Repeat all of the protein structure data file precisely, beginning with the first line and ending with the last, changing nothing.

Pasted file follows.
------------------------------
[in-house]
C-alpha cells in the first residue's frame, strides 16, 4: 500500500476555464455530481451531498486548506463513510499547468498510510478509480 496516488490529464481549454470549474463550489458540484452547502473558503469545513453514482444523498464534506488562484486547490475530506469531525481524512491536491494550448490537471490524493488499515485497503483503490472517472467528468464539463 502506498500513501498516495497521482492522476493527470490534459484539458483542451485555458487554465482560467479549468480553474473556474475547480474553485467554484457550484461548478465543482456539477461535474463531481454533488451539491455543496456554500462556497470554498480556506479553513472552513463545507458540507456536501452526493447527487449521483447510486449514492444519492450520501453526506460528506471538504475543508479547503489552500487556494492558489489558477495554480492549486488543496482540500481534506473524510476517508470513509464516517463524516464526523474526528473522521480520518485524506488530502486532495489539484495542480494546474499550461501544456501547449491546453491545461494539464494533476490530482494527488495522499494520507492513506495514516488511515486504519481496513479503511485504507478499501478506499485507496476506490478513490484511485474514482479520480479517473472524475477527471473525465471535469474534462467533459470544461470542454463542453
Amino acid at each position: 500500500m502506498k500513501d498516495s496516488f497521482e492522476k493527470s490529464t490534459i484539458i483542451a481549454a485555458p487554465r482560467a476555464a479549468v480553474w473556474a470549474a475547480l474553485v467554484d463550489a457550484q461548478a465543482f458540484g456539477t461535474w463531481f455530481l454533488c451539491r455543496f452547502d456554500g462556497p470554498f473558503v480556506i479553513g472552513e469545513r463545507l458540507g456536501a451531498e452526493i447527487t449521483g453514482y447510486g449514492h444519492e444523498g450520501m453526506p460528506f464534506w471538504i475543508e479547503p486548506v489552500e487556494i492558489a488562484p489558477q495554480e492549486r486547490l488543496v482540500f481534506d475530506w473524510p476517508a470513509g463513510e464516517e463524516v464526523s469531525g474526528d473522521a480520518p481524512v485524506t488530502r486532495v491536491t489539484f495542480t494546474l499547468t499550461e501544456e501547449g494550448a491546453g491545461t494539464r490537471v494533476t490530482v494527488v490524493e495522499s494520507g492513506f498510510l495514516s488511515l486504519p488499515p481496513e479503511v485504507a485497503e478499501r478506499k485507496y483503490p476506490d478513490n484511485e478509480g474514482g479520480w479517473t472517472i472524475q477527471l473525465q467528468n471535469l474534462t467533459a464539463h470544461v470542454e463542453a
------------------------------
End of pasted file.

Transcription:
[in-house]
C-alpha cells in the first residue's frame, strides 16, 4: 500500500476555464455530481451531498486548506463513510499547468498510510478509480 496516488490529464481549454470549474463550489458540484452547502473558503469545513453514482444523498464534506488562484486547490475530506469531525481524512491536491494550448490537471490524493488499515485497503483503490472517472467528468464539463 502506498500513501498516495497521482492522476493527470490534459484539458483542451485555458487554465482560467479549468480553474473556474475547480474553485467554484457550484461548478465543482456539477461535474463531481454533488451539491455543496456554500462556497470554498480556506479553513472552513463545507458540507456536501452526493447527487449521483447510486449514492444519492450520501453526506460528506471538504475543508479547503489552500487556494492558489489558477495554480492549486488543496482540500481534506473524510476517508470513509464516517463524516464526523474526528473522521480520518485524506488530502486532495489539484495542480494546474499550461501544456501547449491546453491545461494539464494533476490530482494527488495522499494520507492513506495514516488511515486504519481496513479503511485504507478499501478506499485507496476506490478513490484511485474514482479520480479517473472524475477527471473525465471535469474534462467533459470544461470542454463542453
Amino acid at each position: 500500500m502506498k500513501d498516495s496516488f497521482e492522476k493527470s490529464t490534459i484539458i483542451a481549454a485555458p487554465r482560467a476555464a479549468v480553474w473556474a470549474a475547480l474553485v467554484d463550489a457550484q461548478a465543482f458540484g456539477t461535474w463531481f455530481l454533488c451539491r455543496f452547502d456554500g462556497p470554498f473558503v480556506i479553513g472552513e469545513r463545507l458540507g456536501a451531498e452526493i447527487t449521483g453514482y447510486g449514492h444519492e444523498g450520501m453526506p460528506f464534506w471538504i475543508e479547503p486548506v489552500e487556494i492558489a488562484p489558477q495554480e492549486r486547490l488543496v482540500f481534506d475530506w473524510p476517508a470513509g463513510e464516517e463524516v464526523s469531525g474526528d473522521a480520518p481524512v485524506t488530502r486532495v491536491t489539484f495542480t494546474l499547468t499550461e501544456e501547449g494550448a491546453g491545461t494539464r490537471v494533476t490530482v494527488v490524493e495522499s494520507g492513506f498510510l495514516s488511515l486504519p488499515p481496513e479503511v485504507a485497503e478499501r478506499k485507496y483503490p476506490d478513490n484511485e478509480g474514482g479520480w479517473t472517472i472524475q477527471l473525465q467528468n471535469l474534462t467533459a464539463h470544461v470542454e463542453a